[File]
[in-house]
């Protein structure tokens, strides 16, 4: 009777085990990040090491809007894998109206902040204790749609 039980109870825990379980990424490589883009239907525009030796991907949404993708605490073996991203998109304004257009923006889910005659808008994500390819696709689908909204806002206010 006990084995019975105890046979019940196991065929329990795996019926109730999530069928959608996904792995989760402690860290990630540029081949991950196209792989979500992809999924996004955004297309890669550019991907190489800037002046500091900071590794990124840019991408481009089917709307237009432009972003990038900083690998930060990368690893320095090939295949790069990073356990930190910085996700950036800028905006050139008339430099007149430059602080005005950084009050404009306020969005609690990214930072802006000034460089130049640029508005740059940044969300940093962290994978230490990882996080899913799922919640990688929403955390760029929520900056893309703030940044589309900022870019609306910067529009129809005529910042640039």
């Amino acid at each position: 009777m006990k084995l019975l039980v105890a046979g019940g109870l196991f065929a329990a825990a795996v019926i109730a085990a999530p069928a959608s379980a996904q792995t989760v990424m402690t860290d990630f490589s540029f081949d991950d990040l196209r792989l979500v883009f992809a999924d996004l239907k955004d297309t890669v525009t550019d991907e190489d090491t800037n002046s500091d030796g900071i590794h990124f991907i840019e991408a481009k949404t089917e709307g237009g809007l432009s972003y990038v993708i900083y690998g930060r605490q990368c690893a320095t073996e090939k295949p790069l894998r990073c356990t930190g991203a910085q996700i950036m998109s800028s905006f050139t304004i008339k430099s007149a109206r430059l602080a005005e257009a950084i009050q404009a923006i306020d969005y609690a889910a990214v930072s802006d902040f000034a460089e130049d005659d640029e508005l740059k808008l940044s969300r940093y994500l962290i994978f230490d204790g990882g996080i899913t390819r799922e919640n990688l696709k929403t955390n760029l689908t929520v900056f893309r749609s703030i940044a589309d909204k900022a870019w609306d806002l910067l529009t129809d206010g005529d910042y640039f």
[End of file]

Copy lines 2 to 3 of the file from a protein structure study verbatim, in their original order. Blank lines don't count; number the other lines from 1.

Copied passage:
């Protein structure tokens, strides 16, 4: 009777085990990040090491809007894998109206902040204790749609 039980109870825990379980990424490589883009239907525009030796991907949404993708605490073996991203998109304004257009923006889910005659808008994500390819696709689908909204806002206010 006990084995019975105890046979019940196991065929329990795996019926109730999530069928959608996904792995989760402690860290990630540029081949991950196209792989979500992809999924996004955004297309890669550019991907190489800037002046500091900071590794990124840019991408481009089917709307237009432009972003990038900083690998930060990368690893320095090939295949790069990073356990930190910085996700950036800028905006050139008339430099007149430059602080005005950084009050404009306020969005609690990214930072802006000034460089130049640029508005740059940044969300940093962290994978230490990882996080899913799922919640990688929403955390760029929520900056893309703030940044589309900022870019609306910067529009129809005529910042640039």
């Amino acid at each position: 009777m006990k084995l019975l039980v105890a046979g019940g109870l196991f065929a329990a825990a795996v019926i109730a085990a999530p069928a959608s379980a996904q792995t989760v990424m402690t860290d990630f490589s540029f081949d991950d990040l196209r792989l979500v883009f992809a999924d996004l239907k955004d297309t890669v525009t550019d991907e190489d090491t800037n002046s500091d030796g900071i590794h990124f991907i840019e991408a481009k949404t089917e709307g237009g809007l432009s972003y990038v993708i900083y690998g930060r605490q990368c690893a320095t073996e090939k295949p790069l894998r990073c356990t930190g991203a910085q996700i950036m998109s800028s905006f050139t304004i008339k430099s007149a109206r430059l602080a005005e257009a950084i009050q404009a923006i306020d969005y609690a889910a990214v930072s802006d902040f000034a460089e130049d005659d640029e508005l740059k808008l940044s969300r940093y994500l962290i994978f230490d204790g990882g996080i899913t390819r799922e919640n990688l696709k929403t955390n760029l689908t929520v900056f893309r749609s703030i940044a589309d909204k900022a870019w609306d806002l910067l529009t129809d206010g005529d910042y640039f």